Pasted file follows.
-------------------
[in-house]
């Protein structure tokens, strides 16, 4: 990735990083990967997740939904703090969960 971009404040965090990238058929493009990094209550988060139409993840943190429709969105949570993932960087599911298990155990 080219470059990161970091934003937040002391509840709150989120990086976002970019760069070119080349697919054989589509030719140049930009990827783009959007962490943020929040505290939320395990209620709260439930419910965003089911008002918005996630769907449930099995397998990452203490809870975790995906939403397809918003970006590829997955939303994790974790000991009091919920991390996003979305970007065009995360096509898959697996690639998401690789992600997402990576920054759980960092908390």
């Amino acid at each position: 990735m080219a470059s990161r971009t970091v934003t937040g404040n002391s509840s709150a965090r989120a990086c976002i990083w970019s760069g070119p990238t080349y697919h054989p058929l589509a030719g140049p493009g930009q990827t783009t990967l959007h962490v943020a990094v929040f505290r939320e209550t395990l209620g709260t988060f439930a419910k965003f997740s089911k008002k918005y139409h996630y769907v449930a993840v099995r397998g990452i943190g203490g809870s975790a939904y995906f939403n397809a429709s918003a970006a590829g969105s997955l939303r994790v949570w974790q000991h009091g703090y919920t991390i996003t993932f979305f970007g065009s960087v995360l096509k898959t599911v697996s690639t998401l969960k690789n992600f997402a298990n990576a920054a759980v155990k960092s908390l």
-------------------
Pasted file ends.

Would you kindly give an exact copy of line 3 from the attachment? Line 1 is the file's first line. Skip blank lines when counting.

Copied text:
């Amino acid at each position: 990735m080219a470059s990161r971009t970091v934003t937040g404040n002391s509840s709150a965090r989120a990086c976002i990083w970019s760069g070119p990238t080349y697919h054989p058929l589509a030719g140049p493009g930009q990827t783009t990967l959007h962490v943020a990094v929040f505290r939320e209550t395990l209620g709260t988060f439930a419910k965003f997740s089911k008002k918005y139409h996630y769907v449930a993840v099995r397998g990452i943190g203490g809870s975790a939904y995906f939403n397809a429709s918003a970006a590829g969105s997955l939303r994790v949570w974790q000991h009091g703090y919920t991390i996003t993932f979305f970007g065009s960087v995360l096509k898959t599911v697996s690639t998401l969960k690789n992600f997402a298990n990576a920054a759980v155990k960092s908390l």